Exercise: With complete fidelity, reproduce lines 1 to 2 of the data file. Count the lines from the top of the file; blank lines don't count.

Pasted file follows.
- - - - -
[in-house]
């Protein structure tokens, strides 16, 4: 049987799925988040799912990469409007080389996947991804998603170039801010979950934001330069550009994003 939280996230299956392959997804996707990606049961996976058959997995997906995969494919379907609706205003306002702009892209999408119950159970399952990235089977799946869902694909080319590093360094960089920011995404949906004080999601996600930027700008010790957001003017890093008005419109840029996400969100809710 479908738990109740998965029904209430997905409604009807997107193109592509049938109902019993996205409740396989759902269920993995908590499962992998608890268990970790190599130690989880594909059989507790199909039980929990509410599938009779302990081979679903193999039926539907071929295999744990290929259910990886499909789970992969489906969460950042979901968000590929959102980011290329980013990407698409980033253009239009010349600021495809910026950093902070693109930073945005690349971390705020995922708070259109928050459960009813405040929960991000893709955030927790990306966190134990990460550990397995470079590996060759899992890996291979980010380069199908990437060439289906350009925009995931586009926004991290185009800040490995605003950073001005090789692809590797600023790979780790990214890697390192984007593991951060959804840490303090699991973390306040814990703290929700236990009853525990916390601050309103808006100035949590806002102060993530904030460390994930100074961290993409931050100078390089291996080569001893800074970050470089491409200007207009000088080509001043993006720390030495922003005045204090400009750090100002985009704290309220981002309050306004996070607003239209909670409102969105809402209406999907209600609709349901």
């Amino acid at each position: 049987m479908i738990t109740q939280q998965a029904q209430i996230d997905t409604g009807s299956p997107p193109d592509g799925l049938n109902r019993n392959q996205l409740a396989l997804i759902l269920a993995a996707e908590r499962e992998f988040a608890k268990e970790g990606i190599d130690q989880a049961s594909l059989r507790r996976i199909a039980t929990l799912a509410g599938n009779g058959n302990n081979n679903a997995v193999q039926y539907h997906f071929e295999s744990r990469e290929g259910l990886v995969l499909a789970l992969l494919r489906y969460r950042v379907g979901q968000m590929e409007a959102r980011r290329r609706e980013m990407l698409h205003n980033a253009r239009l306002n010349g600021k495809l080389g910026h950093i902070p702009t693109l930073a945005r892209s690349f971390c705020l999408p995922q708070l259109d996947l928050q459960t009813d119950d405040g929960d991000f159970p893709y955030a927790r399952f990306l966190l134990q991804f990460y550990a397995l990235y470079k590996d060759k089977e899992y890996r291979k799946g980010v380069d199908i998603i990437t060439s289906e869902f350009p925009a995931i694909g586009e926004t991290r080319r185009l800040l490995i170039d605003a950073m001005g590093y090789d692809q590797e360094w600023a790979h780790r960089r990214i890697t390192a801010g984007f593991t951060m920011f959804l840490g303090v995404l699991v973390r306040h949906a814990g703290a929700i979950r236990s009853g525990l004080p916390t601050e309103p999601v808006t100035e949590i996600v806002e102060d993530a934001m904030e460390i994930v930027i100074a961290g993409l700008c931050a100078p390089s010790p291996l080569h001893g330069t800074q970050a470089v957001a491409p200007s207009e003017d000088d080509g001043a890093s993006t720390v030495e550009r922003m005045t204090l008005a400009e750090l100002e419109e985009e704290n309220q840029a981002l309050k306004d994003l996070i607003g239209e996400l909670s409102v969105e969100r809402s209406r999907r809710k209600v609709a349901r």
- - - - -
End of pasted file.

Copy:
[in-house]
């Protein structure tokens, strides 16, 4: 049987799925988040799912990469409007080389996947991804998603170039801010979950934001330069550009994003 939280996230299956392959997804996707990606049961996976058959997995997906995969494919379907609706205003306002702009892209999408119950159970399952990235089977799946869902694909080319590093360094960089920011995404949906004080999601996600930027700008010790957001003017890093008005419109840029996400969100809710 479908738990109740998965029904209430997905409604009807997107193109592509049938109902019993996205409740396989759902269920993995908590499962992998608890268990970790190599130690989880594909059989507790199909039980929990509410599938009779302990081979679903193999039926539907071929295999744990290929259910990886499909789970992969489906969460950042979901968000590929959102980011290329980013990407698409980033253009239009010349600021495809910026950093902070693109930073945005690349971390705020995922708070259109928050459960009813405040929960991000893709955030927790990306966190134990990460550990397995470079590996060759899992890996291979980010380069199908990437060439289906350009925009995931586009926004991290185009800040490995605003950073001005090789692809590797600023790979780790990214890697390192984007593991951060959804840490303090699991973390306040814990703290929700236990009853525990916390601050309103808006100035949590806002102060993530904030460390994930100074961290993409931050100078390089291996080569001893800074970050470089491409200007207009000088080509001043993006720390030495922003005045204090400009750090100002985009704290309220981002309050306004996070607003239209909670409102969105809402209406999907209600609709349901």